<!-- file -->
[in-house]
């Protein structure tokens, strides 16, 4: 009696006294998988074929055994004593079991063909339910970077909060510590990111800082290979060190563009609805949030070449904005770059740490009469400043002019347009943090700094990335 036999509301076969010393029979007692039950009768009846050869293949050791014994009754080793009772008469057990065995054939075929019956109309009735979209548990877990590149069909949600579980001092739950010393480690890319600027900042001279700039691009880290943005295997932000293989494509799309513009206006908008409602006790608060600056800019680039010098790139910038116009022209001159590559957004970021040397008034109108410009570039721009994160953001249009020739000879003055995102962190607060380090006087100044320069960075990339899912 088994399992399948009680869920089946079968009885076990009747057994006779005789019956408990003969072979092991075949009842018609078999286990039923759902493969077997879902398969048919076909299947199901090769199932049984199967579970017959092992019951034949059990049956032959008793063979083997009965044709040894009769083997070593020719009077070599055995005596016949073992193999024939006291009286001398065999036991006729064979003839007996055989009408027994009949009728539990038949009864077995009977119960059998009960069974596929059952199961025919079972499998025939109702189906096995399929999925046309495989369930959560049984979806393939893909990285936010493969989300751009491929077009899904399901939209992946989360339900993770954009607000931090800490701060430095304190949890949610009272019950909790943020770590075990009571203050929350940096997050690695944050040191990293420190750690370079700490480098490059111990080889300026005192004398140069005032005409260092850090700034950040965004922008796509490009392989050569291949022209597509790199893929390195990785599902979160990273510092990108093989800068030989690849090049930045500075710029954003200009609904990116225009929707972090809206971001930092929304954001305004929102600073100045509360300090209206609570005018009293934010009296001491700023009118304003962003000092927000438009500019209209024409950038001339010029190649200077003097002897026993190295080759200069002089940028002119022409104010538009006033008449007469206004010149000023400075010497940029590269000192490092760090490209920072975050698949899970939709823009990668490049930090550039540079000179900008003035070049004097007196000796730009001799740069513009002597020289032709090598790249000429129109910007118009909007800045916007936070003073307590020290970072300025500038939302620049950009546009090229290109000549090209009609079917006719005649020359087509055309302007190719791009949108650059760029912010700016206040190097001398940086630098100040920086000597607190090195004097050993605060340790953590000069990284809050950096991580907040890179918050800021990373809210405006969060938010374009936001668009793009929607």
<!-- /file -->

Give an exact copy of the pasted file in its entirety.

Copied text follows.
[in-house]
């Protein structure tokens, strides 16, 4: 009696006294998988074929055994004593079991063909339910970077909060510590990111800082290979060190563009609805949030070449904005770059740490009469400043002019347009943090700094990335 036999509301076969010393029979007692039950009768009846050869293949050791014994009754080793009772008469057990065995054939075929019956109309009735979209548990877990590149069909949600579980001092739950010393480690890319600027900042001279700039691009880290943005295997932000293989494509799309513009206006908008409602006790608060600056800019680039010098790139910038116009022209001159590559957004970021040397008034109108410009570039721009994160953001249009020739000879003055995102962190607060380090006087100044320069960075990339899912 088994399992399948009680869920089946079968009885076990009747057994006779005789019956408990003969072979092991075949009842018609078999286990039923759902493969077997879902398969048919076909299947199901090769199932049984199967579970017959092992019951034949059990049956032959008793063979083997009965044709040894009769083997070593020719009077070599055995005596016949073992193999024939006291009286001398065999036991006729064979003839007996055989009408027994009949009728539990038949009864077995009977119960059998009960069974596929059952199961025919079972499998025939109702189906096995399929999925046309495989369930959560049984979806393939893909990285936010493969989300751009491929077009899904399901939209992946989360339900993770954009607000931090800490701060430095304190949890949610009272019950909790943020770590075990009571203050929350940096997050690695944050040191990293420190750690370079700490480098490059111990080889300026005192004398140069005032005409260092850090700034950040965004922008796509490009392989050569291949022209597509790199893929390195990785599902979160990273510092990108093989800068030989690849090049930045500075710029954003200009609904990116225009929707972090809206971001930092929304954001305004929102600073100045509360300090209206609570005018009293934010009296001491700023009118304003962003000092927000438009500019209209024409950038001339010029190649200077003097002897026993190295080759200069002089940028002119022409104010538009006033008449007469206004010149000023400075010497940029590269000192490092760090490209920072975050698949899970939709823009990668490049930090550039540079000179900008003035070049004097007196000796730009001799740069513009002597020289032709090598790249000429129109910007118009909007800045916007936070003073307590020290970072300025500038939302620049950009546009090229290109000549090209009609079917006719005649020359087509055309302007190719791009949108650059760029912010700016206040190097001398940086630098100040920086000597607190090195004097050993605060340790953590000069990284809050950096991580907040890179918050800021990373809210405006969060938010374009936001668009793009929607």